Another example said to be mostly trochaic is a personal favorite – “The Raven” by Edgar Allan Poe.

“Once upon a midnight dreary,

While I pondered, weak and weary”

With all the catching up I need to do, I feel ya, Ed.

S is for Scansion


Today’s word is something that is easy to explain but difficult in practice – at least for me!


“The analysis of the metrical patterns of a poem by organizing its lines into feet of stressed and unstressed syllables and showing the major pauses, if any. Scansion also involves the classification of a poem’s stanza, structure, and rhyme scheme.”

Source: http://www.poetryfoundation.org/resources/learning/glossary-terms

What does it look like when we scan a line of verse? Check out this sample form Shakespeare’s Hamlet:


Here, the syllables have been marked as either stressed (/) or unstressed (u). The initial pattern of unstressed/stressed syllables tells us that we have a series of iambic feet. Most of the play is written in iambic pentameter (groups of five iambic feet), but here we see a break in that pattern. Following the semicolon, the iambs are interrupted by a dactyl (stressed, unstressed, unstressed) and a trochee (stressed, unstressed). This interruption to the normal meter must underscore the fact that Hamlet is about to chew on some serious stuff.

While I have no trouble counting beats, pauses, and identifying rhyme scheme (when it exists), where I’ve always struggled in scansion is knowing when a syllable should be stressed or unstressed. Sometimes, it’s obvious. But sometimes it depends on context.

For those who practice scansion, how have you sharpened your skills?

R is for Rhyme


Did you know that there are nine different kinds of rhyme? Today, we’re going to cover all of them. But first, let’s define rhyme (with a slant rhyme, but more on that later).

“The repetition of syllables, typically at the end of a verse line. Rhymed words conventionally share all sounds following the word’s last stressed syllable…A rhyme scheme is usually the pattern of end rhymes in a stanza, with each rhyme encoded by a letter of the alphabet, from a onward (ABBA BCCB, for example). Rhymes are classified by the degree of similarity between sounds within words, and by their placement within the lines or stanzas.”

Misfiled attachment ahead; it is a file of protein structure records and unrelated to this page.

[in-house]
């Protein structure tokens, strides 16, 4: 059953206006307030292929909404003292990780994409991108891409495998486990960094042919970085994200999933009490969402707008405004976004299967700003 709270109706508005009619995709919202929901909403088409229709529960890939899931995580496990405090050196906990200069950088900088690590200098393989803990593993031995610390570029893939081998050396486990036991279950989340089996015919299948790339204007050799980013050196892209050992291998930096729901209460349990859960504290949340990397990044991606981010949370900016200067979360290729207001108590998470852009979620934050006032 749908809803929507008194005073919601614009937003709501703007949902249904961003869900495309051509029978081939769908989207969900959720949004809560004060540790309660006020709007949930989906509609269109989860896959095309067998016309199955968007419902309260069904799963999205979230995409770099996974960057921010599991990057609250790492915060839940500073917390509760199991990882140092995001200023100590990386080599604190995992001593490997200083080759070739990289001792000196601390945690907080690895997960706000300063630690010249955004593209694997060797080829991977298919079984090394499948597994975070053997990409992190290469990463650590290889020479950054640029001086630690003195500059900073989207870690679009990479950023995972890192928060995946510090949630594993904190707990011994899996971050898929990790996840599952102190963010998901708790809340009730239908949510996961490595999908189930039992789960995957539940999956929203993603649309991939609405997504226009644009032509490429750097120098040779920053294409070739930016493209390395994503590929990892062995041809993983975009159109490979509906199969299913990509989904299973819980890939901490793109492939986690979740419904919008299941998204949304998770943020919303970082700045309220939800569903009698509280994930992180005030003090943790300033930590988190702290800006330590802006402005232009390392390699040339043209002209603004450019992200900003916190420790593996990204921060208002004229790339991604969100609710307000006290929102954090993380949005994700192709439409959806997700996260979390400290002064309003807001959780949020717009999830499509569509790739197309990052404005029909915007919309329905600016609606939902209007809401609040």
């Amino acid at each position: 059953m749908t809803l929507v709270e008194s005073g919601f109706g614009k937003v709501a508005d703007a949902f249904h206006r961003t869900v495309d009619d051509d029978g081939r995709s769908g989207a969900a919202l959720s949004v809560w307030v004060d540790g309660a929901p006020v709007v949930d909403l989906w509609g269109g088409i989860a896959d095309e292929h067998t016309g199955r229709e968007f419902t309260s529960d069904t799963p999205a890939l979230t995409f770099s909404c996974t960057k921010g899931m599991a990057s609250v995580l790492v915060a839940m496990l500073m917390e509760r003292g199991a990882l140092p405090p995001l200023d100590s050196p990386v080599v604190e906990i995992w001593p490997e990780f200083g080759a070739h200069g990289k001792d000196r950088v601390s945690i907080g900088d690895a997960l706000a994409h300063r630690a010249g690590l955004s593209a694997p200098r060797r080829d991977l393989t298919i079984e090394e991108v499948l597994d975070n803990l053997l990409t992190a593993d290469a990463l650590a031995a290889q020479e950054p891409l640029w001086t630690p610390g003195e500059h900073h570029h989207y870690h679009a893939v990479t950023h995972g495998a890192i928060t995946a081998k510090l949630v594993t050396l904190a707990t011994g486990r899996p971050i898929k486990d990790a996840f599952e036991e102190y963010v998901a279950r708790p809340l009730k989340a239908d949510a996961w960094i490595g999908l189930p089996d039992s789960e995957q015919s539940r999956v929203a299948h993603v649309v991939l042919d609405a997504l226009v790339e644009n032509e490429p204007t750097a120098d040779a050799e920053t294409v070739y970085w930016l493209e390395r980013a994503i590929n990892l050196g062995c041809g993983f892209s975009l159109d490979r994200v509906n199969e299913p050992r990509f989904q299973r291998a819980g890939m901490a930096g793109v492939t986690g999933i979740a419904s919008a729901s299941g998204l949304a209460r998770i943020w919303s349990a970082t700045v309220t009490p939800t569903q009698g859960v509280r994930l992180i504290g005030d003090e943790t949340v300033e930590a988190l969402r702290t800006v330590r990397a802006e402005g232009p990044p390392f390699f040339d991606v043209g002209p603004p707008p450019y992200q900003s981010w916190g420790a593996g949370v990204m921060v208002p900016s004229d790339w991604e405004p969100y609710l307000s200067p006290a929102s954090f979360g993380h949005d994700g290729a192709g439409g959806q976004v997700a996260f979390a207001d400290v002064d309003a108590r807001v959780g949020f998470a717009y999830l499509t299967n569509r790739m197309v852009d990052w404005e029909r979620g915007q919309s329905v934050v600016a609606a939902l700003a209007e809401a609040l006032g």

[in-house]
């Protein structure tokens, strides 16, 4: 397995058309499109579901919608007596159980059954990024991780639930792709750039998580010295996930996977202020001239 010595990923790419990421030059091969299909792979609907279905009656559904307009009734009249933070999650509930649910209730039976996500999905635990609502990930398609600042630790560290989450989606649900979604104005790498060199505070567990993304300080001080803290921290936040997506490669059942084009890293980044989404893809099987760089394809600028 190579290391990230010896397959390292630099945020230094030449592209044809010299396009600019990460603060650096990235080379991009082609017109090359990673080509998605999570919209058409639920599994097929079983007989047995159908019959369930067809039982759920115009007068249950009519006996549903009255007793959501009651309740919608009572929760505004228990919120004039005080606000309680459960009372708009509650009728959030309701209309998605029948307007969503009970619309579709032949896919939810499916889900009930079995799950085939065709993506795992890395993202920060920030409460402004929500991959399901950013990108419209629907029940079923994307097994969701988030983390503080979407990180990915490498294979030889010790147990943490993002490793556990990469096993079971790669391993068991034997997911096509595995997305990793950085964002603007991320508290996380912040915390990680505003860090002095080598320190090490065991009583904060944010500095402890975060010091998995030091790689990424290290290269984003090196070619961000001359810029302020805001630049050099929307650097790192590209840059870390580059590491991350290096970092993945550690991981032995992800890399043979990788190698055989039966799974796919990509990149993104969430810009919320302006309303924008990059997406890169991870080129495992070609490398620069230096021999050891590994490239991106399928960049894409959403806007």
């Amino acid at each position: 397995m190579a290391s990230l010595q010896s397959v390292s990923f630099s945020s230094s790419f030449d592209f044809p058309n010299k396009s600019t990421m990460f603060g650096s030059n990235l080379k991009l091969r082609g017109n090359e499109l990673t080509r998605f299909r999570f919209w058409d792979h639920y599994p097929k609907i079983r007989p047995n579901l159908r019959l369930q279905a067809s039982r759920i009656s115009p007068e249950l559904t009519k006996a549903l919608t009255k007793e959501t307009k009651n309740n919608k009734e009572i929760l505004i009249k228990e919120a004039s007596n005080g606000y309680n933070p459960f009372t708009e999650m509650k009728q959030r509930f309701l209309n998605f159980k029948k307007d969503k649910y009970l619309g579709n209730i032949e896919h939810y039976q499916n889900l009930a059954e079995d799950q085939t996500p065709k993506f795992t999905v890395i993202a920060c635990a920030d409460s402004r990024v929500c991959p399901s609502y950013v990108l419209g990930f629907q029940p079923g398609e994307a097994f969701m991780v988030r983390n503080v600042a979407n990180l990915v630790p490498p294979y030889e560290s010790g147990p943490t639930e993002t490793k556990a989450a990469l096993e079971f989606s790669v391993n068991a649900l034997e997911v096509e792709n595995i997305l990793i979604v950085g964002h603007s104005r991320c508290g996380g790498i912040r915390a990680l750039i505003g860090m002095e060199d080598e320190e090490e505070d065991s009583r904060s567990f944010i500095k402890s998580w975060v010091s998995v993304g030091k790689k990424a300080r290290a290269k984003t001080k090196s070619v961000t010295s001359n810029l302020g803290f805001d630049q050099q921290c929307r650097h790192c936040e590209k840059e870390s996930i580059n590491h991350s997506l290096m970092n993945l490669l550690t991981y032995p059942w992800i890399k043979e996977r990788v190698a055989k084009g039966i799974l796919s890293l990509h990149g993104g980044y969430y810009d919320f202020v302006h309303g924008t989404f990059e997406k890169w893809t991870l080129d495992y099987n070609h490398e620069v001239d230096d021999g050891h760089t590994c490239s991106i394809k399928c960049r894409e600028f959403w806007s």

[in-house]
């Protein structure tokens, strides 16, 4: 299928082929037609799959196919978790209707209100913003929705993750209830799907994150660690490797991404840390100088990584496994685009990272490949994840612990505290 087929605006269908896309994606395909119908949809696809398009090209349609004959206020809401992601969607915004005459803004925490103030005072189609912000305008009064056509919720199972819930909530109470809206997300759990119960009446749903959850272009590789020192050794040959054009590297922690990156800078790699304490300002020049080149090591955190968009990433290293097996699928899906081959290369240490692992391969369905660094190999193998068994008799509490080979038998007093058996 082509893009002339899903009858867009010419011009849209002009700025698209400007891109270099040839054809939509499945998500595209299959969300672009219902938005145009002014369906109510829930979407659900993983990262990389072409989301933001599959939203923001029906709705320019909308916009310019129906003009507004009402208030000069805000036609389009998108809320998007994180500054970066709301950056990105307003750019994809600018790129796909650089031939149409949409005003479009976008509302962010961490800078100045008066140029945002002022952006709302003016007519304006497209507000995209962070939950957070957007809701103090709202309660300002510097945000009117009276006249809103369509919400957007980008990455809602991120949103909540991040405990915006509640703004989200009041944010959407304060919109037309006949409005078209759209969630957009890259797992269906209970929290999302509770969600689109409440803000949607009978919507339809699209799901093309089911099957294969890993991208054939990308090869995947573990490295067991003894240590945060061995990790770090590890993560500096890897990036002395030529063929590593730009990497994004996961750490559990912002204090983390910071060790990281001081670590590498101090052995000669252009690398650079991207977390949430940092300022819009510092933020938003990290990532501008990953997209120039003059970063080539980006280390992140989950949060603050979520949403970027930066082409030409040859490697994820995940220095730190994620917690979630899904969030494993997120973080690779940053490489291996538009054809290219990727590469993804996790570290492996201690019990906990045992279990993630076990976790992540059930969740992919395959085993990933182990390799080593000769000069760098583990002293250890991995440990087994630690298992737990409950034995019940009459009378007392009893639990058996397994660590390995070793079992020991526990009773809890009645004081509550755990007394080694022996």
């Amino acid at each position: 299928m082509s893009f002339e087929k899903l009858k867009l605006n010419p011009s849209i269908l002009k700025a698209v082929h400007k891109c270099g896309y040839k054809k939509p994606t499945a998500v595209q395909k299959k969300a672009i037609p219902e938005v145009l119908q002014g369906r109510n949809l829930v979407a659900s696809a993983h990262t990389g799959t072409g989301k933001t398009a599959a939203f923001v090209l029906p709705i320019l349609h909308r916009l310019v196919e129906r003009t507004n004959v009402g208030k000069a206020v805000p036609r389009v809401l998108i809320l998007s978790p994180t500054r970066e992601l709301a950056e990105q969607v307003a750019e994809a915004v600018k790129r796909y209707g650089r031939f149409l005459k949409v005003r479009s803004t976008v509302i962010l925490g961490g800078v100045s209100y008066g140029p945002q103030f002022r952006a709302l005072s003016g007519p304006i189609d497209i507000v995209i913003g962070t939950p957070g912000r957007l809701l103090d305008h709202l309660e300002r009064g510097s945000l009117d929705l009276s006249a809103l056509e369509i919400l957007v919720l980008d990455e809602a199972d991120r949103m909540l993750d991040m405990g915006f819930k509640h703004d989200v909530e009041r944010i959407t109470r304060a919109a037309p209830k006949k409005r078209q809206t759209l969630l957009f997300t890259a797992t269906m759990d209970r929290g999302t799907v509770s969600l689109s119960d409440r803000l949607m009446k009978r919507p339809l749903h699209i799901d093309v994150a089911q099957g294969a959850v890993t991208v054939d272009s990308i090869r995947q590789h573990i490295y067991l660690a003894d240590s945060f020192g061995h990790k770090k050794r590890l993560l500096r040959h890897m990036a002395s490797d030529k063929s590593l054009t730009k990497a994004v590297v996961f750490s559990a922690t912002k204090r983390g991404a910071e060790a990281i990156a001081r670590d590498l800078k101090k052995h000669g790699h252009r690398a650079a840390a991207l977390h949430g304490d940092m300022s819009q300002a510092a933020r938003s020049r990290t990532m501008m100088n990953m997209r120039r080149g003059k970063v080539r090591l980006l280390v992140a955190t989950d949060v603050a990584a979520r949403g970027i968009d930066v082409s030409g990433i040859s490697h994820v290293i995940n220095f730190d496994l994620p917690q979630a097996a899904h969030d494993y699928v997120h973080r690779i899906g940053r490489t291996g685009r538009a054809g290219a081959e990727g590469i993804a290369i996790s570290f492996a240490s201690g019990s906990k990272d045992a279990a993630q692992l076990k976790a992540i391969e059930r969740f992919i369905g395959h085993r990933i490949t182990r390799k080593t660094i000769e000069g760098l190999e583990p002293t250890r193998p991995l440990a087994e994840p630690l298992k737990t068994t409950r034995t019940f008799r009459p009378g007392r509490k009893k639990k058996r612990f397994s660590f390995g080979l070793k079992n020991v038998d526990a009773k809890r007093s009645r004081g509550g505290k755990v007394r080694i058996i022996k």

Source: http://www.poetryfoundation.org/resources/learning/glossary-terms

So what are the different kinds of rhyme?

1. End rhyme – which you’ll see most often, categorizes rhyming syllables at the end of a line. In an ABCB rhyme scheme, that might look like…

“Hey, I just met you

And this is crazy

But here’s my number

So call me maybe” 

Where the “ee” sounds in “crazy” and “maybe” rhyme.

2. Eye rhyme – consists of words that look like they might rhyme when spelled, but will not rhyme if actually pronounced (think rough and through).

If anyone knows a published example of eye rhyme, I’d love to see it (pun intended).

3. Feminine rhyme – when one or more of the rhyming syllables are unstressed. (apple and grapple, for example).

4. Half rhyme – where the ending consonants (but not the whole ending syllable) of words rhyme. Ex: In “tall” and “tell”, the ending “l” sound is the same, but the “all” sound differs form “ell.” Half rhyme is also known as off-rhyme and slant-rhyme.

5. Identical rhyme – use of the same word, identical in sound and meaning, to rhyme with itself in two different lines.

6. Internal rhyme – when a word in the middle of a line is used to rhyme with the word at the end of the same line. For example, “the man bought a Snapple with his apple.”

7. Masculine rhyme – the opposite of feminine rhyme, this describes the rhyming of ending syllables that are stressed. This is also the most common type of English rhyme.

8. Monorhyme – refers to the use of only one rhyme in a stanza (how lonely!).

9. Pararhyme – also double consonance, this describes end words that have identical consonant pairs but different vowels. Example: expend and expand.

Numbers 2, 4, and 9 aren’t rhymes in the strictest sense, but they’re good to know. You’ll find that examples of half or slant rhymes abound in American songs. But in writing, especially picture book writing, they’re not typically tolerated.

Phew, that’s a lot to remember. Good luck!

Q is for Quantitative Meter


Sure, I could have gone with something easier like the quatrain (a four line rhyming stanza a la ABAC or ABCB), but I selected something more challenging.

Quantitative Meter

“The dominant metrical system in Classical Greek and Italian poetry, in which the rhythm depends not on the number of stresses, but on the length of time it takes to utter a line. That duration depends on whether a syllable is long or short—a distinction that is harder to hear in English pronunciation.”

Source – http://www.poetryfoundation.org/resources/learning/glossary-terms

There aren’t many English equivalents of this form to share, but I have to wonder, wouldn’t the length of time it takes to read a line vary from reader to reader?

If quantitative meter ever became a competitive sport, I think this guy would have an awfully unfair advantage.

My 80’s childhood.